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My brother was a Dragons fan - Davidson

Growing up in the 1960s in Dubbo, Les Davidson could always be found running side-by-side with his brother Larry. They'd go fishing together, catch rabbits, play sports and run free before being called in to dinner by their mum. But there was one thing they couldn't agree on as kids; who to support in Rugby League.

Larry Davidson was a fan of the St George Dragons as a kid, while Les didn't particularly care for the Red V. But fast forward 20 years, as Les would run out wearing the Cardinal and Myrtle of the South Sydney Rabbitohs, he'd always remember his brother's fondness for the Dragons.

Although Larry would go on to make his name in the Newcastle Basketball scene. Naturally, 'Bundy' always wanted to get one over the Dragons so he could give it to his brother the next time they saw each other.

"My brother was a St George supporter as a kid, and not that we watched a lot of football, but he loved St George. I think that was my mindset - he loved them, and I wanted to play well against them," smiles Davidson.

"We were right into our fishing and rabbit-trapping and all the rest. We were country boys, so dinnertime we were probably all over the place. I certainly still watch Rugby League - not as much as I'd like to - and I'm sure he does too. He's out in the country still.

"Rugby League was just something I did. The police boys (PCYC) came to my school as a young bloke and said, "we're starting a club side" and they needed kids to play and they just lined us up against the wall and they picked individuals.

"I made the team, the B-team, so that's where my footy love started."


The Rabbitohs of the 1980s suited Les Davidson's playing style perfectly. An aggressive and large forward pack would lay the platform for their skilful backs to score. It was a method that helped elevate Davidson into the Kangaroos' 1986 Tour and earn him a position with the NSW Blues in 1987.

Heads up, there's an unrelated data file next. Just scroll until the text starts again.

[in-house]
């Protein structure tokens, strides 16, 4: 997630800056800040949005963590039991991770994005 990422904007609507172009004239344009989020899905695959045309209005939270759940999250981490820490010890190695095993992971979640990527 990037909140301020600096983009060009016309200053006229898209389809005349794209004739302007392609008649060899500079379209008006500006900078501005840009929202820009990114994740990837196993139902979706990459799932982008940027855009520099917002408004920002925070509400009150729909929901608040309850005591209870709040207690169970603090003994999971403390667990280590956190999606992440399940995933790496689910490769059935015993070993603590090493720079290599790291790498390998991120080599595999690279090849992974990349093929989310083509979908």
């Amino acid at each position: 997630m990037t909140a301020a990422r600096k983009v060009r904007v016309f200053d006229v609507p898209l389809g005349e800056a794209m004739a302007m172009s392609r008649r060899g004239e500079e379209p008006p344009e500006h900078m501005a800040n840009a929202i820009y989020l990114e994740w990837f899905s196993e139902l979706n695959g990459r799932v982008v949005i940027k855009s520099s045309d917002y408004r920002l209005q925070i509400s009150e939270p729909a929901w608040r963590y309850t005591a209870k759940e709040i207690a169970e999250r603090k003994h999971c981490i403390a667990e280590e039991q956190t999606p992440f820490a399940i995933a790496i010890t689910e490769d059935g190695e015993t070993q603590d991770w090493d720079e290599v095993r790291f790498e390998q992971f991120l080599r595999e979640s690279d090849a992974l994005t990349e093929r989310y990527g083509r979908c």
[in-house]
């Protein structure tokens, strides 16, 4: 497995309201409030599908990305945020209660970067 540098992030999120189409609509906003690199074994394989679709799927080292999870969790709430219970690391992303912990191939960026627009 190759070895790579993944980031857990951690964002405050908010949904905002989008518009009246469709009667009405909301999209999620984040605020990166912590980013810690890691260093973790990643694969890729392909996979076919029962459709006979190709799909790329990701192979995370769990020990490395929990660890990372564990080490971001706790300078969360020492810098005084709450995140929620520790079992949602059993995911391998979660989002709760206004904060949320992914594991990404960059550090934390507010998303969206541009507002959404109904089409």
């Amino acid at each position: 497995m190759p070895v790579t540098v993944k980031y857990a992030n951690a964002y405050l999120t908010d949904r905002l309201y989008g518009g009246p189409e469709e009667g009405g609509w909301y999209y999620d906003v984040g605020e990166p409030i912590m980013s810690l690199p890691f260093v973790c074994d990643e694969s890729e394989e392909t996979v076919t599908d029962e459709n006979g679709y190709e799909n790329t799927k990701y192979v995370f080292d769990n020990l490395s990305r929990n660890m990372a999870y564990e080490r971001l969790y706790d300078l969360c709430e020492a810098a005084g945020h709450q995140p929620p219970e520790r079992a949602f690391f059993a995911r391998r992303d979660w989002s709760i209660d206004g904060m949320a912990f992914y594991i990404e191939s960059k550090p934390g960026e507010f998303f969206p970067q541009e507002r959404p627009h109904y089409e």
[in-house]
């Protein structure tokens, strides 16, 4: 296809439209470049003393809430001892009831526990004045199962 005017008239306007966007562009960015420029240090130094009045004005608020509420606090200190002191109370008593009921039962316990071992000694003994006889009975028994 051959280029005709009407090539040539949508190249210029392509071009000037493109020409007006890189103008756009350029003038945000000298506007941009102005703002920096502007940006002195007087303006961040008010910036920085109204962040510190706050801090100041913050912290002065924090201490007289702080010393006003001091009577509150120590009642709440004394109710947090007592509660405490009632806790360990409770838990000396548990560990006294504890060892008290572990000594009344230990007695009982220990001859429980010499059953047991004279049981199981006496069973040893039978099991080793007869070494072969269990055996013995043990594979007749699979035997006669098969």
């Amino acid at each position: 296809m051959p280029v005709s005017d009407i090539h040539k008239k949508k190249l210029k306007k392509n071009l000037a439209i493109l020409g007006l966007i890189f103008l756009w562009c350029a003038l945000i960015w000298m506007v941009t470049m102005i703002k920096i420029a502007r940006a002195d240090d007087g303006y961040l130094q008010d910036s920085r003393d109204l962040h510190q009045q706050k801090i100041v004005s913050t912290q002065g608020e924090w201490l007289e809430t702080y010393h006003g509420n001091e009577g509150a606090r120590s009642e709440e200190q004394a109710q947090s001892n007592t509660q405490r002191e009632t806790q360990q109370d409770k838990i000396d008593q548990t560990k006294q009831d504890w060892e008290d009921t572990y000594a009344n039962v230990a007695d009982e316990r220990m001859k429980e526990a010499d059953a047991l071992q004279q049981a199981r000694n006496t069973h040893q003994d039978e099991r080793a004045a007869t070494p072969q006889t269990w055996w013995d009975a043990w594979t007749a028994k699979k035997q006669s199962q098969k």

"We pretty much based our game on aggression - certainly in the forward packs. We had a couple of quality backs that finished off our plays. I was just talking to Brucey Longbottom before and he had an exceptional year in '89. Him and Blakey and young Adam O'Neill had a good year that year.

Characteristically, Les doesn't like to talk himself up. He's an easy going, humble bloke who loves his fishing and works at Port Botany. But former South coach John Lang can do the talking for Les, describing him as a player who "could give it and take it" in an interview with The Sunday Mail's Robert Craddock in 2011.

"Les Davidson. He could give it and take it. If someone got Les, he never whinged. Some blokes could give it but when they copped it back they would whinge like a stuck pig," recalls Lang.


'Bundy' remembers the hard work and glory of playing at the Rabbitohs. It was the feeling of mateship that he got at Souths that he counts among some of his best memories.

Those memories are something he's hoping the current squad are making now.

"Mateship pretty much. We trained really hard, we had a couple of hard trainers. We trained hard, played hard and certainly enjoyed our time off the field as well," said Davidson.

"I'd say the same to the boys today: play hard, train hard and certainly enjoy yourselves. I think they're under the microscope much more than we were. If they can avoid the limelight and enjoy themselves that'd be good."

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